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SADC regional youth debates involve students in public policy issues

Tumiso Chepape, Project Manager at the Trust, giving feedback at the 2017 debates
Tumiso Chepape, Project Manager at the Trust, giving feedback at the 2017 debates

Adolescents and young people, aged between 10 and 24 years, make up about a third of the total population in eastern and southern Africa. The growing proportion of youths has great potential to positively impact countries in the region. Yet, youths are often economically and socially excluded, and their voices are seldom heard on policy matters.

The Zimbabwe Coalition on Debt and Development (ZIMCODD) makes use of the space provided by the SADC People’s Summit to engage and educate young people on regional integration and development policy issues. In August 2017, ZIMCODD co-organised the third SADC Regional Tertiary Institution Debates during the SADC People’s Summit held at Constitutional Hill, Johannesburg. The first regional debates were held on the side-lines of the 2015 SADC Summit, in Gaborone, Botswana. The goal for the 2017 debates was to discuss the role of youth in tackling illicit financial flows, climate change, Continental Free Trade Areas and to cultivate a distinctive youth voice on understanding and confronting challenges the continent is facing. The SADC People’s Summit is organised by social movements coming together under the umbrella of the Southern Africa People’s Solidarity Network (SAPSN)
“ZIMCODD acknowledges the value of youth involvement in social and economic policy making processes.

As a social and economic justice movement, we utilise the debates and public speaking gala as part of the broader inclusive movement building efforts,” says Janet Zhou, Programmes Director at ZIMCODD.
“Economic policies that are being enacted by leaders impact the youth, hence the need to incorporate their views,” she said.
The Regional Tertiary Institution Debates have grown to include youths from ten countries who participated in the 2017 SADC People’s Summit in Johannesburg, South Africa.

The Southern Africa Trust has collaborated with ZIMCODD to facilitate youth participation in the regional policy debates since their inception in 2015.

Southern Africa Trust - Valerie Kunene
Southern Africa Trust - Valerie Kunene

“Our decision to support the debates and ZIMCODD’s work is part of our overarching strategy to support regional solutions to problems in SADC,” says Tumiso Chepape, Project Manager at the Southern Africa Trust.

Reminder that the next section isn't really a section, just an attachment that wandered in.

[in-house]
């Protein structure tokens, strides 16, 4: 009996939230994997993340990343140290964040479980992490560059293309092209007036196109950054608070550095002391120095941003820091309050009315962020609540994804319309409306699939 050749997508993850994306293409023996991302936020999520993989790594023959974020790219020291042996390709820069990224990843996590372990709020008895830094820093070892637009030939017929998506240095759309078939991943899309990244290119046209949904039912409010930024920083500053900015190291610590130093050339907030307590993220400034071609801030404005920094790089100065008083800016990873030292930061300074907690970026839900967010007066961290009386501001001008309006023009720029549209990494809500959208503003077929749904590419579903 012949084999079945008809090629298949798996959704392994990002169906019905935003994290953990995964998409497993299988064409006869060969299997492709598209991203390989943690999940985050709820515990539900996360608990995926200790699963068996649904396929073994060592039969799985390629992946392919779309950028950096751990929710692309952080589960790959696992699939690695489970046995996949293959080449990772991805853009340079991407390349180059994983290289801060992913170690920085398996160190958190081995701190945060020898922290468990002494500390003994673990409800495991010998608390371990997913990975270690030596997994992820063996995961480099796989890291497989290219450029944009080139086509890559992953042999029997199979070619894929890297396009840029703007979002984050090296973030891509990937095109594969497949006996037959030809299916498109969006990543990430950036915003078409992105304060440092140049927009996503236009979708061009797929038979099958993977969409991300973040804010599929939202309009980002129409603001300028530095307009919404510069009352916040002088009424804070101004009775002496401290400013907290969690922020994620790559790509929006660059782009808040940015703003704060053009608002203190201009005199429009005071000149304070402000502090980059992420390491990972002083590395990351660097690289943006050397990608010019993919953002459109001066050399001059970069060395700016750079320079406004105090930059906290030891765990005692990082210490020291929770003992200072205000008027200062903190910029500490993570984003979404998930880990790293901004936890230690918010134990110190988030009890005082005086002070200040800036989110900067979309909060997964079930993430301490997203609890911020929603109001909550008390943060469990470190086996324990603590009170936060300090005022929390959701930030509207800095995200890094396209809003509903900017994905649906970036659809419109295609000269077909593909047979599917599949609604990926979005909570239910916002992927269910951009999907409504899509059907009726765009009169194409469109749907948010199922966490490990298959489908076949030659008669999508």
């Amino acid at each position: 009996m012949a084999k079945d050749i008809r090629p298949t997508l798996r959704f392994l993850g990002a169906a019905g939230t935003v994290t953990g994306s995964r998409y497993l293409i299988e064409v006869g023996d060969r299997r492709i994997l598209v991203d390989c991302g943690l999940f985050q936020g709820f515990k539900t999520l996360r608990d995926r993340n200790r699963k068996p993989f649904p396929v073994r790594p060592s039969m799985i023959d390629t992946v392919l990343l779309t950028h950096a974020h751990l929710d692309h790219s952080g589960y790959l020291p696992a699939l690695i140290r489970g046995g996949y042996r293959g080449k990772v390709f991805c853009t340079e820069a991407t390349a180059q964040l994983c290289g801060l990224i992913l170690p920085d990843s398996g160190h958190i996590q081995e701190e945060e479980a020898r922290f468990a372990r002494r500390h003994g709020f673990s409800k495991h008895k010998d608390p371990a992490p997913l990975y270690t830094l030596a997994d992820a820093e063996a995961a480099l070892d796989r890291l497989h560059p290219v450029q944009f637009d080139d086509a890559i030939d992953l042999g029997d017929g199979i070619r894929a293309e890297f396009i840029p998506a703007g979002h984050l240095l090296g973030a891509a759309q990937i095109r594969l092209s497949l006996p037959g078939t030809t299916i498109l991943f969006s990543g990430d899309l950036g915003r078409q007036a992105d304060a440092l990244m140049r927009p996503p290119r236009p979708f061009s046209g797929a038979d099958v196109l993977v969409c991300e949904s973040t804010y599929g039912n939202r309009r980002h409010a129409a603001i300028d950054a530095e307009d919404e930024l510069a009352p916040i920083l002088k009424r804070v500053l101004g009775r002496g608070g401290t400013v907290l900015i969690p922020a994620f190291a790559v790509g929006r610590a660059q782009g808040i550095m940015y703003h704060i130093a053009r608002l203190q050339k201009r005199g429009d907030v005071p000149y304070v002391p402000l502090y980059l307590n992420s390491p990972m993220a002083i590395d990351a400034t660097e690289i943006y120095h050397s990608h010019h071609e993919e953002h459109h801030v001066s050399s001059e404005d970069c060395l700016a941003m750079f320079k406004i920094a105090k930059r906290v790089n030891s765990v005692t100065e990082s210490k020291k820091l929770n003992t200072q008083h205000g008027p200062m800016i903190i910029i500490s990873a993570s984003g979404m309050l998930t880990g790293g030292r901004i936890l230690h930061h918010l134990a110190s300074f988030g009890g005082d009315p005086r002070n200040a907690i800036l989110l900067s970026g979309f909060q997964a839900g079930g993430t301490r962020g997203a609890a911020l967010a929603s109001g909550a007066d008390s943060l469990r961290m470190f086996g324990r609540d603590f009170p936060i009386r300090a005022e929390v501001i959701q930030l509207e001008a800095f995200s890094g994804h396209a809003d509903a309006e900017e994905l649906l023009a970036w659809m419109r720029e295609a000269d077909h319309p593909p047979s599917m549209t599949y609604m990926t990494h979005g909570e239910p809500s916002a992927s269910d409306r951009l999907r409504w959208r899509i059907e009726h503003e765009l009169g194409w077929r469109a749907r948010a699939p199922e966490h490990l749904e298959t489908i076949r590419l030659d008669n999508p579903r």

Chepape was one of the adjudicators at the 2017 debates. Judges looked at content, background research, delivery; whether debaters were convincing and demonstrated that they understood the issue and could finish in the allocated time.
“The debates serve to share information and benefit not only the speakers, but those in the audience,” he said.

Khulasande Tolobisa, a 16-year-old from South Africa, was one of 50 delegates who participated in the 2016 debates. Tolobisa started debating when she was in grade three. She has interests in human rights issues, politics and democracy. She said that the debates have made her aware of the economic realities in different countries.

“During the debates, we spoke about diverse issues such as xenophobia, regional economic development, tax justice and relations between South Africa and the African Union,” she said. “I engaged with competitive speakers from the region and was able to hear what the people from other regions were saying regarding tax justice in their respective countries. l encourage other high school debaters to come together and see how to best address key issues at national-level debates,” she said.

The debates are also contributing to promoting people-people integration, overcoming language and cultural barriers. Team Mozambique won the 2017 edition of the debates and were awarded a shield and a special commendation for their efforts. ZIMCODD has maintained a WhatsApp group where the youths communicate, strategise, and share their progress on issues of natural resource governance.

The debates help prepare young people to play their role in creating economic opportunities while ensuring that policies serve the interests of all the people in the southern Africa region.

The debates currently focus on students in southern Africa but plans are underway to incorporate more students drawn from East Africa as well. ZIMCODD intends to make the debates into a platform where policy makers can listen to the informed opinions of youths and respond to the issues raised.

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